KANDAHAR AIRFIELD, Afghanistan — Sixteen Stryker vehicles rolled into Kandahar Airfield on March 30, signifying the completion of a combat tour for some soldiers and the beginning of a new mission for the 3rd Sustainment Brigade-Task Force Provider.
At the Joint Nation Maintenance Facility on KAF, soldiers assigned to the Provider’s headquarters element and the 135th Quartermaster Company facilitated a turn-in of mission-essential rolling stock, equipment and supplies for redeploying troops.
“The 3rd Sustainment Brigade is the mission command element for returning, redeploying, redistributing, retrograding and disposal of equipment for units that are conducting their last tactical mile convoy,” said Capt. Paola Davila, the officer in charge of this retrograde operation. “Because this was our first mission, we came in early to conduct a safety rehearsal and set up the lanes.”
There were three lanes orchestrated for the turn-in. The two outside lanes were used to accommodate the rolling stock and the center lane was aligned with a number of containers used to store each category of Army supplies and equipment. After the vehicles were parked, the commodities were downloaded and taken to their appropriate storage bins. Task Force Provider soldiers were on hand at the JNMF to examine the equipment.
Spc. Shane Calvert, a health-care specialist with Headquarters and Headquarters Company, 3rd Sustainment Brigade and native of Roseburg, Ore., inspected for Class VIII, or medical supplies.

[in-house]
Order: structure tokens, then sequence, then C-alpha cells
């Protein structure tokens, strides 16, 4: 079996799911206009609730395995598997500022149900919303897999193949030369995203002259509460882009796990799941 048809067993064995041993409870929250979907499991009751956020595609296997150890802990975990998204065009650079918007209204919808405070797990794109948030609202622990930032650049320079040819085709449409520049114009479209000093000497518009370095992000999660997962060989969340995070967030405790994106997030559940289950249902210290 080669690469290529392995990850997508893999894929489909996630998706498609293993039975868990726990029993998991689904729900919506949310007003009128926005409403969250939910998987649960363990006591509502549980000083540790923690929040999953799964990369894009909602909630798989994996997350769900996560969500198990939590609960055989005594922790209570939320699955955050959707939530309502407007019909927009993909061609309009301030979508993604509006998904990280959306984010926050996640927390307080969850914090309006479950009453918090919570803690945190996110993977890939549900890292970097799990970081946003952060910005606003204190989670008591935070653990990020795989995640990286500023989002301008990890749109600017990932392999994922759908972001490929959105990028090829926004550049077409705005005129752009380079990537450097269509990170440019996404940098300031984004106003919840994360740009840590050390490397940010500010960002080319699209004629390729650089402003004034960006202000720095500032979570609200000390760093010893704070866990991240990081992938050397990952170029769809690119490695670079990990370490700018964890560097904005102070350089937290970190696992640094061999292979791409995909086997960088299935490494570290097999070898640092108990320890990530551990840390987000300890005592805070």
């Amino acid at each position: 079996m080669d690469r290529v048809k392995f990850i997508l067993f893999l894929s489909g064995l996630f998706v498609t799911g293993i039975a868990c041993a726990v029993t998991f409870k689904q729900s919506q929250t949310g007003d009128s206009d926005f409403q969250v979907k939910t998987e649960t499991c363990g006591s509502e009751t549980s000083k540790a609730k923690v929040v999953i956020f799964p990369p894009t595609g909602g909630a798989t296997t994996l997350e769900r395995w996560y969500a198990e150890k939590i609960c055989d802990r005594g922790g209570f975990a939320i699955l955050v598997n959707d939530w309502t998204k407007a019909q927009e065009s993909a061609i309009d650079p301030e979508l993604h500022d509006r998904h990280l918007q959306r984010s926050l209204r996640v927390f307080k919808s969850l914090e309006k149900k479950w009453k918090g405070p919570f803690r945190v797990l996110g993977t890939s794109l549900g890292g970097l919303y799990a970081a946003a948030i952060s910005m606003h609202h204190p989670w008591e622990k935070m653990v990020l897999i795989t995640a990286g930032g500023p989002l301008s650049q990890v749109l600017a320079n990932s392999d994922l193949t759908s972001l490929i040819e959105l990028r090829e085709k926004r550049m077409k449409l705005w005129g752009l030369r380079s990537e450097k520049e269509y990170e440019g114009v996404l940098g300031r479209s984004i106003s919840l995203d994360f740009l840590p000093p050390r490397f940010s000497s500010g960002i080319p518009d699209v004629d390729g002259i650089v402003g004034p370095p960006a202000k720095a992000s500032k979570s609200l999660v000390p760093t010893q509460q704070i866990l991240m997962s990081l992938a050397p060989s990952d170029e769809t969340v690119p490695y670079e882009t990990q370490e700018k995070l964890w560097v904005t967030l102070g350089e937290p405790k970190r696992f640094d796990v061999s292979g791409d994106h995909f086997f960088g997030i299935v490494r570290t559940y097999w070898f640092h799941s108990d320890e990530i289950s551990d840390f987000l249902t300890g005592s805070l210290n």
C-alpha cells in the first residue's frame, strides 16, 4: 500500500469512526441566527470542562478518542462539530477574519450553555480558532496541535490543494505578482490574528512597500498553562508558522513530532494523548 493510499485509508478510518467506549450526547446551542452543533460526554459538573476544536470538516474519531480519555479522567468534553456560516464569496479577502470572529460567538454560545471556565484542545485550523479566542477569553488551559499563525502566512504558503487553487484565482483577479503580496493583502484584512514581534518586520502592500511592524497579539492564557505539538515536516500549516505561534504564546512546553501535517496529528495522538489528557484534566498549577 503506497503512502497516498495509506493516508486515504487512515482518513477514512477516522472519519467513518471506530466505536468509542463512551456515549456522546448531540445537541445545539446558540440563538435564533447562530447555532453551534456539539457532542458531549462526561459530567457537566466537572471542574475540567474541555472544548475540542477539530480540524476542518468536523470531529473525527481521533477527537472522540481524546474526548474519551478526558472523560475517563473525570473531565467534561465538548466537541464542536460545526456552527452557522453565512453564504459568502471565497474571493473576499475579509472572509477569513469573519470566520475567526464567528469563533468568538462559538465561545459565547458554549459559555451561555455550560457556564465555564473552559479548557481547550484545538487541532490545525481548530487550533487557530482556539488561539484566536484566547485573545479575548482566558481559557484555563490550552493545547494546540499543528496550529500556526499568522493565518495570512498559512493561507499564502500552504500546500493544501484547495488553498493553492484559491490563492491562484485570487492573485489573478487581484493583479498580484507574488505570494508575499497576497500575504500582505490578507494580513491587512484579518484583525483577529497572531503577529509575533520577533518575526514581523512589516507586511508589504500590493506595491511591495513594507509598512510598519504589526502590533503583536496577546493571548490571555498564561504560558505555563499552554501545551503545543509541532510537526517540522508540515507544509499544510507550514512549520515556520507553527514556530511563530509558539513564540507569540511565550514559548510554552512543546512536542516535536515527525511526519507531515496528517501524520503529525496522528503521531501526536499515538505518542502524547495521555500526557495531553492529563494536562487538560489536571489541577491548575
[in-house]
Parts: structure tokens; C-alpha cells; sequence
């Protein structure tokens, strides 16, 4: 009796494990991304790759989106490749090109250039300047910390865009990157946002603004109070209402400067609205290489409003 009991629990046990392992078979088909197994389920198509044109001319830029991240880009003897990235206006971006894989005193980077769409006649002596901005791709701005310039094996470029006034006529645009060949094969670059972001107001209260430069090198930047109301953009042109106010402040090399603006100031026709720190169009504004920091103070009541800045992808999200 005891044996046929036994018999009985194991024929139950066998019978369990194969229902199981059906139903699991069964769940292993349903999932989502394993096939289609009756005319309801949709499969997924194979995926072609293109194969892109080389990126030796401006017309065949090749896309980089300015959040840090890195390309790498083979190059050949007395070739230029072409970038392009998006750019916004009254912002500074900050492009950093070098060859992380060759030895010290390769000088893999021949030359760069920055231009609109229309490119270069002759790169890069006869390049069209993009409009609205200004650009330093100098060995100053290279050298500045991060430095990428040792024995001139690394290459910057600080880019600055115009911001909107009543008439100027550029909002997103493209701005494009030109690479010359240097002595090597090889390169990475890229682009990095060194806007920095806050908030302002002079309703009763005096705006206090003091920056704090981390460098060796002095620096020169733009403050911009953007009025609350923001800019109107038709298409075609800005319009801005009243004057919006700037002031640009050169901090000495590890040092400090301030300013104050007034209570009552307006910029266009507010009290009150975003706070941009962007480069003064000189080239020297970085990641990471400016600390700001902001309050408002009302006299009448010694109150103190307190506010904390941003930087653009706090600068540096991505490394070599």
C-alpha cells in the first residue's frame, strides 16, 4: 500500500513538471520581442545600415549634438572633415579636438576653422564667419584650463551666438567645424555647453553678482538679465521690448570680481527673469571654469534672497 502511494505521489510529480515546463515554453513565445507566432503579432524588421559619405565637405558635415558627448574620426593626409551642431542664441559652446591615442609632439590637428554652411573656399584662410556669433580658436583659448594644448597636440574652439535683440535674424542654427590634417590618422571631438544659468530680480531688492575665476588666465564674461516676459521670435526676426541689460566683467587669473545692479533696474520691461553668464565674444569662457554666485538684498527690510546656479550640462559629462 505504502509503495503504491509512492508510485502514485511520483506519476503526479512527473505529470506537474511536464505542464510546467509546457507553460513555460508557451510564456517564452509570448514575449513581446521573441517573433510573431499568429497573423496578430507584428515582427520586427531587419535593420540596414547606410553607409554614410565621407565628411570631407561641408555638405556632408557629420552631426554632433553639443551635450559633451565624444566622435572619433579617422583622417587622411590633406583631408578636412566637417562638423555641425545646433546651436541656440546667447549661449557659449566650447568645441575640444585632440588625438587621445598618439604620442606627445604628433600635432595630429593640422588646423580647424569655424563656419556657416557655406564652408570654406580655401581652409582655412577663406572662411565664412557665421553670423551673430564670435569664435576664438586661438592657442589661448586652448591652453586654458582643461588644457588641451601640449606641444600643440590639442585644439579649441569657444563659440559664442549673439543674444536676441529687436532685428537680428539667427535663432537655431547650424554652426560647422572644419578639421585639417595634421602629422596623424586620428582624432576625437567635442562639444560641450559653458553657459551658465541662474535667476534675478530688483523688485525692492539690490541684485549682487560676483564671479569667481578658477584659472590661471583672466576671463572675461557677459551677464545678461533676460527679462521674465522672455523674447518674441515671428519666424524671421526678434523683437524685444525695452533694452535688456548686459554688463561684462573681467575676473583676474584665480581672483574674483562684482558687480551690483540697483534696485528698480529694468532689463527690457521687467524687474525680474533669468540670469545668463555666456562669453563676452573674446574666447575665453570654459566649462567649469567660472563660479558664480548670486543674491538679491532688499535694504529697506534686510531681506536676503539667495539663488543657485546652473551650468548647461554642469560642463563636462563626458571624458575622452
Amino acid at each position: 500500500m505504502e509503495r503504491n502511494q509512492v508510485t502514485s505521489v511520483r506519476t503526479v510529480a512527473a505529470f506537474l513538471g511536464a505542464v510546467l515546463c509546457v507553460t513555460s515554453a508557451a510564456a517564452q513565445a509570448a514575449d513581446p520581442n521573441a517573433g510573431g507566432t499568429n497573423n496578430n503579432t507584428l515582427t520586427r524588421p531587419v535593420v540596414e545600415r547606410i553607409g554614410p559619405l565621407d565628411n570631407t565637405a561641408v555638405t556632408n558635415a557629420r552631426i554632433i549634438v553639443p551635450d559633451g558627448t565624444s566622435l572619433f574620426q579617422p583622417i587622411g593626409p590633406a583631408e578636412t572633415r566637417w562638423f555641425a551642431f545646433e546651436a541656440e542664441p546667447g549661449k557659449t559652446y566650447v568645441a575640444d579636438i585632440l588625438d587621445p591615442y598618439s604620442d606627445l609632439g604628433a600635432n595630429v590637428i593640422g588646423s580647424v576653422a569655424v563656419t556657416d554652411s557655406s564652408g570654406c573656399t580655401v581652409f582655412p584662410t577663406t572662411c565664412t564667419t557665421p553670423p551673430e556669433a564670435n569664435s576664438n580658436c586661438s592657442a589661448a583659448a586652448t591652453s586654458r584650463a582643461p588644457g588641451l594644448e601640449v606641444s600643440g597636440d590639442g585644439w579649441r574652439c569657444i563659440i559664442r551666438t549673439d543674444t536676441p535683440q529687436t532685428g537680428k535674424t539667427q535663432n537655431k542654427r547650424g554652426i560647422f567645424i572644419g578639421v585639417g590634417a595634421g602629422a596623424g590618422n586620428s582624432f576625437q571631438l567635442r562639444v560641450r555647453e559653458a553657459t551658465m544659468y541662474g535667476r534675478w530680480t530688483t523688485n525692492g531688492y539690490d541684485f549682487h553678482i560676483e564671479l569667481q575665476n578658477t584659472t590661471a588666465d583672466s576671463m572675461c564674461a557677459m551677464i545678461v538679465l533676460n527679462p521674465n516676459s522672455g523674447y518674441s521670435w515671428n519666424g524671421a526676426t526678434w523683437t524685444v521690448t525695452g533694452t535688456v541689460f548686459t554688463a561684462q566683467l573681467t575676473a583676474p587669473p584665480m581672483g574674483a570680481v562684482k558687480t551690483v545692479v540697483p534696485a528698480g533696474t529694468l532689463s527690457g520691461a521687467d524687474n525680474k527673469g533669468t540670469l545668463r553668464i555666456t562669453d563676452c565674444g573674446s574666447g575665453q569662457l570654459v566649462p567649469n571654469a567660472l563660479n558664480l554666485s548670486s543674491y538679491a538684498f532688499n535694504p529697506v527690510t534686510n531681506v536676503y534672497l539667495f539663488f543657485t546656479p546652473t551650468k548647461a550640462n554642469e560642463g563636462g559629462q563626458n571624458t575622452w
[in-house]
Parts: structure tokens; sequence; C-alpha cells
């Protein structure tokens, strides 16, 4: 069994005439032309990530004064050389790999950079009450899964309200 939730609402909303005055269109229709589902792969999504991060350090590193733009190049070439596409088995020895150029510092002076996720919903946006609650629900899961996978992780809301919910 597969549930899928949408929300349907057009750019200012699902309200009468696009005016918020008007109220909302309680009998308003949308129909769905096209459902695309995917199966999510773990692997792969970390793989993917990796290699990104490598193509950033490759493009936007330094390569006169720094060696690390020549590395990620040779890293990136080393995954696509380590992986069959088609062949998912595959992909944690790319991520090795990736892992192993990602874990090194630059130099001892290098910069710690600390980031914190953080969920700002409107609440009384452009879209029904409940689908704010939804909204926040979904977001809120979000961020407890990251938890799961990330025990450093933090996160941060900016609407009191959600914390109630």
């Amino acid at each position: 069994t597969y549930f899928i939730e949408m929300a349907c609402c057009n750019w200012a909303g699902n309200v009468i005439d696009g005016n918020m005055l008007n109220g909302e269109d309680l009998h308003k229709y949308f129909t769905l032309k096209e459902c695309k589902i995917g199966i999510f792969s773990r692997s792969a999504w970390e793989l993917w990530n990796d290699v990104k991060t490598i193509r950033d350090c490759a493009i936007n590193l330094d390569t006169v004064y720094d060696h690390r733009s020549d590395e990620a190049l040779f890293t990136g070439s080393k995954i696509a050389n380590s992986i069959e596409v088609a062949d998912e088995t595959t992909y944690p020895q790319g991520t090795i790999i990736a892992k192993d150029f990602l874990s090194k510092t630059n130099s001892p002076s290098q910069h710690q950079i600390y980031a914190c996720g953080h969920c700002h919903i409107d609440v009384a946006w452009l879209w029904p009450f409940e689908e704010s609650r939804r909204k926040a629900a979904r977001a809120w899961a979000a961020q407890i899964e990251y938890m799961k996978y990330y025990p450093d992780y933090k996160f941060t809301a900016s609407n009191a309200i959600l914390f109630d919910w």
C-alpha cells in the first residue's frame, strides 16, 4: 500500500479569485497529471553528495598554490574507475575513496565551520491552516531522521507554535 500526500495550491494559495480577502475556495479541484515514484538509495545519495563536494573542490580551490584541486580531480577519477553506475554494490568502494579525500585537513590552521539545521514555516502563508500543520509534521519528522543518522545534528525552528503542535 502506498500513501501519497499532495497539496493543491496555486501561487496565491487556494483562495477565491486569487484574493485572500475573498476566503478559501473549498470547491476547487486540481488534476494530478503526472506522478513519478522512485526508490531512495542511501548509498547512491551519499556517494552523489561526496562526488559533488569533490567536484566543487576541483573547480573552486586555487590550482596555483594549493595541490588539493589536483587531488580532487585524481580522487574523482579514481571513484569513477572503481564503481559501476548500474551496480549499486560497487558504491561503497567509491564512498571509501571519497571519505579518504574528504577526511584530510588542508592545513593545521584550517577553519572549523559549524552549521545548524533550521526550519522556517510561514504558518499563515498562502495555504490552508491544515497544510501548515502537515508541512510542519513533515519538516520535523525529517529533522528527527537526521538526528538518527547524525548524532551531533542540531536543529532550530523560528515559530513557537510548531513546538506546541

“My contribution to the mission is to check for controlled substances and sort the medical equipment,” he said. “The medical supplies will be taken to the retro-sort yard.”
Sgt. Steven Bricker, an ammunition stock control and accounting specialist, also with HHC, inspected for Class V, or ammunition.
“I check for safety issues, and then I segregate it by the different types of ammunition such as .50 caliber and 7.62mm rounds, pen flares and smoke grenades to name a few,” said Bricker, a native of Toledo, Ohio. “Once the ammunition is checked and separated, it is then taken to the ammunition supply point for further inspection and stocked for redistribution or properly disposed of if it’s no good.”
“Because of the sensitivity of the Class V and VIII supplies, it was appropriate to have qualified individuals to handle those specific commodities,” said Sgt. Maj. Ricky Davis, the support operations senior enlisted adviser for the 3rd Sustainment Brigade.
Once all of the supplies were sorted by classification, the soldiers with the 135th Quartermaster Company loaded the equipment onto a palletized load system truck to transport to its next destination.
“This was our first mission,” Bricker said. “It was a rather small one, but it was a good first run. We got a taste of what’s to come and we now know what to sustain and what to improve on for the next go-around.”
“We were honored to be a part of the process in helping warriors achieve one more step in returning home,” Davila said.